Strategic Pastoral Counseling - Review


The term pastoral counseling creates a variety of responses from clergy and partitioner alike. Many pastors do whatever they can to avoid counseling the members of their church while others are comfortable opening up their offices to the community at large. Some church members feel obligated to keep their deep dark secrets away from the pastor, least they be judged. Others see the pulpit as the best place to seek counsel. David Benner provides an effective model for counseling that should meet the needs of preachers and pew-sitters alike. His book is titled Strategic Pastoral Counseling: A Short-Term Structured Model and gives us a look into a more purposeful approach to soul care. Many pastors are not professionally trained to counsel others. They receive a liberal arts education that ranges from theology to business management. The average pastoral ministries graduate is generally required to take a few classes on psychology and counseling. Benner has created a model for counseling that has a limited scope and seuqence and is goal oriented. His book describes the unique qualities of pastoral counseling. He addresses the value of Biblical advice preceding over modern counseling techniques. These techniques are laid out into individual stages and tasks that the pastor can use to structure and assess the counseling relationship.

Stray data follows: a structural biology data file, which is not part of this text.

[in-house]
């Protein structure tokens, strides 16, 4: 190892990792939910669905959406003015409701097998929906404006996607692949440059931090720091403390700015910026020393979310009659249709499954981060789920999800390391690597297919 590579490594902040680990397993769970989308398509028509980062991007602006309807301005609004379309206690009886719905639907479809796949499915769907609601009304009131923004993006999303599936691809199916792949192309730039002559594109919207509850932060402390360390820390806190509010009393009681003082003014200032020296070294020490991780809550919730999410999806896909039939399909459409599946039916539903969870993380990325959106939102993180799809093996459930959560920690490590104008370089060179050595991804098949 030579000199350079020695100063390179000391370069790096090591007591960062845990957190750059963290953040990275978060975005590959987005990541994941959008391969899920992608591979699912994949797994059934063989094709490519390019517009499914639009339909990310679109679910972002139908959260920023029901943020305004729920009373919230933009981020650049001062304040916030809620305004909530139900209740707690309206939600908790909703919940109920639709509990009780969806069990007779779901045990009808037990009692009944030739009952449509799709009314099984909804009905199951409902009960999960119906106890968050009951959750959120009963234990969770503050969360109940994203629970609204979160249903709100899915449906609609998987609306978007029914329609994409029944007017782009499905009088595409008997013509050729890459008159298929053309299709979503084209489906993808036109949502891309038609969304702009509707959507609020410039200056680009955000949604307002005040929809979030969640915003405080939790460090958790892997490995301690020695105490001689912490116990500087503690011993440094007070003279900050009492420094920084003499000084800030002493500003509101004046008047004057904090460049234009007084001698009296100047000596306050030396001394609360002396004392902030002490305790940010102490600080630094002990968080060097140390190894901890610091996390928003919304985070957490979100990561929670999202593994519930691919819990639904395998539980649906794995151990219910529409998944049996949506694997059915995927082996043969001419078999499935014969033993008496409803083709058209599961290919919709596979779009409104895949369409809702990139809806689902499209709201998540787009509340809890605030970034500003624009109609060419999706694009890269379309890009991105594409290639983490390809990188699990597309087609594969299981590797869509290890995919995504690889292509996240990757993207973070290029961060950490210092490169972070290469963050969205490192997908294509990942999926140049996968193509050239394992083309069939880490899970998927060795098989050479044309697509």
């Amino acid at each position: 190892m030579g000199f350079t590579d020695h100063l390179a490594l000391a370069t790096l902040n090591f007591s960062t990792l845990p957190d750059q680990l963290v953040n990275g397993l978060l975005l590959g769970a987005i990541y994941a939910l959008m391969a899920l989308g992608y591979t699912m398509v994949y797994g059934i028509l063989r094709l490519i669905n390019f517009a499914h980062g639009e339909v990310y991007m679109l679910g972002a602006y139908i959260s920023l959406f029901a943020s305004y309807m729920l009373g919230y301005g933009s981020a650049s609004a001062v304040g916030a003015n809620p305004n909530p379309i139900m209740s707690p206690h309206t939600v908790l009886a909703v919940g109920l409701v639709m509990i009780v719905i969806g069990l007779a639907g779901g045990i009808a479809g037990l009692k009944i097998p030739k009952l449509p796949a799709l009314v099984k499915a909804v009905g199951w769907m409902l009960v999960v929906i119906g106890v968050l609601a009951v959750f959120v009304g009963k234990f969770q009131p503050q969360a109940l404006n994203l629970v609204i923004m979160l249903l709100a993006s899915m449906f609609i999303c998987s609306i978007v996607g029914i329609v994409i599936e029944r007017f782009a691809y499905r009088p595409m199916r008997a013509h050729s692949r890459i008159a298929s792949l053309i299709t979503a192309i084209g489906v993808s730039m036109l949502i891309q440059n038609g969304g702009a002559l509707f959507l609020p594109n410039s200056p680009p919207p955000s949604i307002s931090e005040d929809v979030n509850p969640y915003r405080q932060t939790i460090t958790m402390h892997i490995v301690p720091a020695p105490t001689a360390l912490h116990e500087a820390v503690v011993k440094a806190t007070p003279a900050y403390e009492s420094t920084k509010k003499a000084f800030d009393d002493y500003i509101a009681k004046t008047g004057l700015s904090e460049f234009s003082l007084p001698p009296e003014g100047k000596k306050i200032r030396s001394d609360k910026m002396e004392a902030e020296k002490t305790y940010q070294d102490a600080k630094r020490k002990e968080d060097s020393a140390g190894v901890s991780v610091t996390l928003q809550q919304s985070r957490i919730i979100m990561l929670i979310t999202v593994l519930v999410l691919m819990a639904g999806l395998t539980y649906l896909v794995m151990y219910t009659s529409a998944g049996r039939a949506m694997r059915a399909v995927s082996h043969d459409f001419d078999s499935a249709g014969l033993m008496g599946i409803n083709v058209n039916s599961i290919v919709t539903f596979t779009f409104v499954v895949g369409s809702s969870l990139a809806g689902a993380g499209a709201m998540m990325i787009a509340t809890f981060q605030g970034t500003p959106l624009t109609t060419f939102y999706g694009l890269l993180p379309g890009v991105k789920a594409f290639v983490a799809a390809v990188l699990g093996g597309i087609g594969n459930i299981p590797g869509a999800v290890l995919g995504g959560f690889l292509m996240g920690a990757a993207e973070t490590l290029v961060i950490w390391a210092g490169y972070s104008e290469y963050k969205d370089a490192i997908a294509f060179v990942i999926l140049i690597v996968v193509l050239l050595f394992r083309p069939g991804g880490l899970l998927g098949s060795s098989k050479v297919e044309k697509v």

This book was written for a narrow audience with a specific goal in mind. Benner's instructions are embedded with multiple stories and examples which serve to create a context for his strategic model. I would not recommend this be the only book you read on pastoral counseling. It contains a valuable model for pastoral soul care but could have been expressed more clearly in far fewer words. Benner must strike a balance between assuming to little or to much of his reader in regard to psychology and counseling experience. This makes the book feel like a collection of insightful statements embedded in obvious practicum. Perhaps my disinterest in this topic disuades me from liking this book. Regardless of personal taste, I discovered a lot of helpful tips for my next counseling encounter and feel more prepared than ever with an end in sight.

Brent ColbyComment